Now that the old year is behind us, I have the feeling that 2012 is the year that has passed the fastest for me in all my life so far. I knew that I wouldn’t have much time for ham radio in 2012. And the lowest number of days I was active reflects this (Y2K doesn’t count since I got my HF ticket late October).
Still I made almost 26k QSO. I did not expect that and looking back I wouldn’t have guessed so many contacts would have made it in my log. Only 635 non-contest QSO on the WARC bands. Which means I did almost zero casual DX’ing and 97.5% of the contacts is made in contests during the weekend. Contests can be planned and the weekends can be reserved. Which is exactly what I did earlier this week: take the virgin 2013 calendar and block about twenty weekends or so, some of which are mandatory (UBA 2x, WPX 2x, ARRL 2x, WW 2x, RDXC, WAECW, IARU, EUHFC) and participation in the other depends on time management, the mood, propagation and WX (wind and lightning).
The number of contacts on ten meters is also cut in half. Just like propagation on the highest HF bands from end 2011 to 2012. What’s up Cycle 24? And I have no clue where all those Top Band QSO come from!
Two thousand twelve was a very busy and stressful year with quite a few unforeseen domestic inconveniences (things do break, jam, leak, crack…) and one predicted (the birth of QRP #2). Although I wouldn’t call the latter an inconvenience. This all means that when there is a slot of free time, I did not always make it into the shack like years ago because there is a long list of tasks waiting to be executed, problems to be solved, broken items to be fixed, dogs to be walked, kids to be played with. Diaper Duty! Another issue is the weather. Normally I am very active 24/7 the last weeks of December. This year the wind prevented me from doing so. I lowered the tower on Monday 24th which was a good thing because the night from Monday to Christmas, it was a stormy night here with strong gusts and it has been very windy ever since. A few days ago I was pouring water from a can into the dog’s drinking bowl. I poured it from waist height and the water landed not in the bowl but one meter further. The wind just blew the water away. I seem to remember the very bad spring made for a lower tower and hence no DXing fun too. Summer wasn’t great either with wind and constant T-storms or at least the threat thereof. I hope for calm, dry and sunny weather in 2013.
As you can see from the figures, I am still very CW oriented and only sometimes I hook up a microphone. EL2LF is my only RTTY contact because I support the voodudes. Too bad they quit.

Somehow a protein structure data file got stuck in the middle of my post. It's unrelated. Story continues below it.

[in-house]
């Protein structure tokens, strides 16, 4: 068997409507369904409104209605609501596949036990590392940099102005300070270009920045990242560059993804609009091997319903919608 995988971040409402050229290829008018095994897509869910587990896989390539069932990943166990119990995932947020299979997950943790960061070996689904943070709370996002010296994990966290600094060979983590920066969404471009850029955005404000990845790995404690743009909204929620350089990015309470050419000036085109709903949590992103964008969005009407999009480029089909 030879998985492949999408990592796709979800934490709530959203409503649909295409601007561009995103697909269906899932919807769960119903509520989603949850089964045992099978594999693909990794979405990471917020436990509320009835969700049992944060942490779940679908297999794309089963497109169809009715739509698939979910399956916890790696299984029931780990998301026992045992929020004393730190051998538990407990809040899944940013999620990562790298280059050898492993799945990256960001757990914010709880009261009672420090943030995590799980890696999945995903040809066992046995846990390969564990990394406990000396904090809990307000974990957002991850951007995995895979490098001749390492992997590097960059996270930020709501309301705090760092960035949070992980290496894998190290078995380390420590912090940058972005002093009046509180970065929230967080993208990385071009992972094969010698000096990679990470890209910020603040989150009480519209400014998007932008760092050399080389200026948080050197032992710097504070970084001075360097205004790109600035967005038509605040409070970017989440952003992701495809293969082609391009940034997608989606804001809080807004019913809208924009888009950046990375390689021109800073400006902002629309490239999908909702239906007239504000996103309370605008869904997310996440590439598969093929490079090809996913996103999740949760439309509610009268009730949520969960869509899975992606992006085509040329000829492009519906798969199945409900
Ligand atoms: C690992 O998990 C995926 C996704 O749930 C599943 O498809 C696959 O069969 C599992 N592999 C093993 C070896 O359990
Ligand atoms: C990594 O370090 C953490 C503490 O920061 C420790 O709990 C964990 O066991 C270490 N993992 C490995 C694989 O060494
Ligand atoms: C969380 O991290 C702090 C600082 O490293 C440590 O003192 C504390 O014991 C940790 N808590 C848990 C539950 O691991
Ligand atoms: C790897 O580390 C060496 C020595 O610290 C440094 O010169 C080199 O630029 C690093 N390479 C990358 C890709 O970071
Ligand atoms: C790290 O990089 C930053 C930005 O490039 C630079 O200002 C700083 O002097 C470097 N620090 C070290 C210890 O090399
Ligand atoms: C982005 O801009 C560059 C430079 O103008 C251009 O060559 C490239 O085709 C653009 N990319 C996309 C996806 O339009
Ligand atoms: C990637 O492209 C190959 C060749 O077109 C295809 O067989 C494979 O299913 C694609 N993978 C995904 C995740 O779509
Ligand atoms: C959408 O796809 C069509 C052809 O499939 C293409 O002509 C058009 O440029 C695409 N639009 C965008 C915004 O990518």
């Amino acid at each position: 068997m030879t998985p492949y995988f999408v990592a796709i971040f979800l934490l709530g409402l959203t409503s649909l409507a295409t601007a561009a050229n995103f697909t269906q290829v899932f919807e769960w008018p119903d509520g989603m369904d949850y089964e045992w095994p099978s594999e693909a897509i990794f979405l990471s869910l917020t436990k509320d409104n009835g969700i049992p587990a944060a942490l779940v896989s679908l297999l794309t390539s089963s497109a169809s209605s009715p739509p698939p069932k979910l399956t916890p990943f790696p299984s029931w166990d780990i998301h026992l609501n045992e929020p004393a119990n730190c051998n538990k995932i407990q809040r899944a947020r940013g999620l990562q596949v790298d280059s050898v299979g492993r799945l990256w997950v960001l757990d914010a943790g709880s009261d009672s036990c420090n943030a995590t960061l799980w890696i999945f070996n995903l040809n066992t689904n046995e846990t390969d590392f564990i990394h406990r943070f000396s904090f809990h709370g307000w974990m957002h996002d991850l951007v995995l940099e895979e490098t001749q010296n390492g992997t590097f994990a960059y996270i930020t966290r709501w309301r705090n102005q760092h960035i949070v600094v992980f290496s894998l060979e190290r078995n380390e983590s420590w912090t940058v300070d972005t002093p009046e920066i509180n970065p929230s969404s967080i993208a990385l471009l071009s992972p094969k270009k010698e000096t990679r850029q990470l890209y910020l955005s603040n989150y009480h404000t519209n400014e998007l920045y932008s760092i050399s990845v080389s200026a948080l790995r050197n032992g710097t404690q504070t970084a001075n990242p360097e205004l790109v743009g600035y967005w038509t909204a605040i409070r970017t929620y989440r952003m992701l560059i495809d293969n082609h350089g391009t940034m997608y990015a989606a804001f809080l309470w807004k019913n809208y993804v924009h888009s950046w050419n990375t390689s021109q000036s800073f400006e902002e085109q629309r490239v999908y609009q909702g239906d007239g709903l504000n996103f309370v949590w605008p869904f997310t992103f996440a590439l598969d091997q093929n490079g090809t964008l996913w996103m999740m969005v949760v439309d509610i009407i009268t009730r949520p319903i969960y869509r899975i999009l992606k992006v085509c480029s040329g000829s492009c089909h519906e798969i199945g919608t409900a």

Surprised to see that after more than five years, my blog here is still up and the number of hits has reached a constant value. Very kind of Bas PE4BAS to put my in his list of favourite blogs. He’s right though: not too much pictures here. There is a reason. Laziness. When I do take pictures, I need to hook the camera up to the PC, copy from CF card to laptop, resize pictures etc. And a big part of the items are written during my lunch break when I don’t have my camera at hand to unload the images. Another reason for not showing pictures is that I’m not always proud of how things look. My mechanical skills and tools are very basic and I’m the king of the “temporary solution become permanent”. I try something by hooking a few things up. If it works I tell myself that I’m going to remake it, nice and clean. Just like the temporary 80/160 feed point that has been working nice for over three years. Or the way I installed the RX loop for CQ WW CW. Believe me, you don’t want to see how I quickly put that together to test. Yes it works but it looks like sh…
For 2013 I hope to have more time outside of the contests. Planned projects are (in no particular order):
- Rearranging the 80/160 feed point so I can unhook 160 easily
- Rearranging the elevated radials (but how?)
- Give the RX loop a permanent place (but where?)
- Make ‘front end saver’ that shorts the RX input when TXing
- Etc etc etc
Furthermore I really miss a permanent WARC antenna. The homebrew triband wire dipole à la inverted V works fine but I always need to fiddle with ropes and pulleys to get it up. I gather all my courage for a contest to get the fieldday style station ready to go to war but for some DXing with unknown outcome, I’ve come to the point where I just leave things as they are and don’t bother. And don’t make any contacts. The Fritzel rotary dipole was a killer antenna for size and simplicity. Furthermore it was always available and played well until one of the traps went missing in action two years ago (link). I’m glad there is the rotary dipole for 40m now which again is the best I ever had for that band and it’s always there and plays well even when the tower is only cranked up two out of three levels in case of strong winds. And a contest antenna is more important than a casual DX WARC antenna given my operating style. Still I really love making casual DX contacts and do some smalltalks in CW. So I find myself more and more contemplating the SteppIR solution. One antenna with gain on all HF bands from 7 MHz and up with 50MHz as a bonus. Expensive yes but that doesn’t bother me if it turns out to have a big ROI, being the fun factor. Then again, I just looked it up. About €3700 for the three element, and €5400 for the four element. Pretty steep for what it is. The cumbersome aspect worries me more: it seems like a helluva job to wire it up from the shack up to the tower. But this is a one time only event. What about the durability of the moving parts? I’m petty sure the MTBF of a good stepper motor is long. But what with the conductive strip? And this is the point where I abandon the SteppIR contemplation…
I wish you all and myself a healthy and succesful 2013. May the lower troposhpere breeze gently and the ionosphere be a superconductor for RF. May all power devices keep on working and all aluminum stay up where it belongs.